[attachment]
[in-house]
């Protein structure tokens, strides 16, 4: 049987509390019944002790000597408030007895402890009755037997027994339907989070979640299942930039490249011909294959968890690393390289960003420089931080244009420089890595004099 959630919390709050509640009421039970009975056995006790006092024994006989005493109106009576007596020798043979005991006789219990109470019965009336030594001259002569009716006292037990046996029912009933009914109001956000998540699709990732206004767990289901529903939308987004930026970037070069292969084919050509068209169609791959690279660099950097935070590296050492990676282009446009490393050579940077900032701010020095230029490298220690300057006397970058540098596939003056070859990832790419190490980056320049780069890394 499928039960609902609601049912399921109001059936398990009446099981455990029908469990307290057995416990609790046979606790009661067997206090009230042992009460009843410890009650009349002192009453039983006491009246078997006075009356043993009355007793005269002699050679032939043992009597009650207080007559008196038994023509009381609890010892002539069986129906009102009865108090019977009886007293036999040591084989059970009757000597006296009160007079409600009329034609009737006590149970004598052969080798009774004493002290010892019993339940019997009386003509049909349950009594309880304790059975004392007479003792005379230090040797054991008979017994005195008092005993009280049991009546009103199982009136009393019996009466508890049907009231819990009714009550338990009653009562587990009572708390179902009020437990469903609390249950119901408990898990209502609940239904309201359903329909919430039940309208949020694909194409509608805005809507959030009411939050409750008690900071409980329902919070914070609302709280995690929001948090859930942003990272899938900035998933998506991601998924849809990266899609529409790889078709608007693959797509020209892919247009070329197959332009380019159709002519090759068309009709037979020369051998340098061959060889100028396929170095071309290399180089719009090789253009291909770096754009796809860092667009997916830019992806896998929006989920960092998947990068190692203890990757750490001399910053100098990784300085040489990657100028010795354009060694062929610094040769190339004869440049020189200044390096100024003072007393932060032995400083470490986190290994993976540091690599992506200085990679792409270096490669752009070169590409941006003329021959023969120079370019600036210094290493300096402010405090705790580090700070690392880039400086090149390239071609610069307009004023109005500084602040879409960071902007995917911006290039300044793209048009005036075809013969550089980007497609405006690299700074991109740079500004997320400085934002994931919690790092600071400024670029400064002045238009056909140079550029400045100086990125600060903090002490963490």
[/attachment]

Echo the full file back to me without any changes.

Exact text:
[in-house]
């Protein structure tokens, strides 16, 4: 049987509390019944002790000597408030007895402890009755037997027994339907989070979640299942930039490249011909294959968890690393390289960003420089931080244009420089890595004099 959630919390709050509640009421039970009975056995006790006092024994006989005493109106009576007596020798043979005991006789219990109470019965009336030594001259002569009716006292037990046996029912009933009914109001956000998540699709990732206004767990289901529903939308987004930026970037070069292969084919050509068209169609791959690279660099950097935070590296050492990676282009446009490393050579940077900032701010020095230029490298220690300057006397970058540098596939003056070859990832790419190490980056320049780069890394 499928039960609902609601049912399921109001059936398990009446099981455990029908469990307290057995416990609790046979606790009661067997206090009230042992009460009843410890009650009349002192009453039983006491009246078997006075009356043993009355007793005269002699050679032939043992009597009650207080007559008196038994023509009381609890010892002539069986129906009102009865108090019977009886007293036999040591084989059970009757000597006296009160007079409600009329034609009737006590149970004598052969080798009774004493002290010892019993339940019997009386003509049909349950009594309880304790059975004392007479003792005379230090040797054991008979017994005195008092005993009280049991009546009103199982009136009393019996009466508890049907009231819990009714009550338990009653009562587990009572708390179902009020437990469903609390249950119901408990898990209502609940239904309201359903329909919430039940309208949020694909194409509608805005809507959030009411939050409750008690900071409980329902919070914070609302709280995690929001948090859930942003990272899938900035998933998506991601998924849809990266899609529409790889078709608007693959797509020209892919247009070329197959332009380019159709002519090759068309009709037979020369051998340098061959060889100028396929170095071309290399180089719009090789253009291909770096754009796809860092667009997916830019992806896998929006989920960092998947990068190692203890990757750490001399910053100098990784300085040489990657100028010795354009060694062929610094040769190339004869440049020189200044390096100024003072007393932060032995400083470490986190290994993976540091690599992506200085990679792409270096490669752009070169590409941006003329021959023969120079370019600036210094290493300096402010405090705790580090700070690392880039400086090149390239071609610069307009004023109005500084602040879409960071902007995917911006290039300044793209048009005036075809013969550089980007497609405006690299700074991109740079500004997320400085934002994931919690790092600071400024670029400064002045238009056909140079550029400045100086990125600060903090002490963490």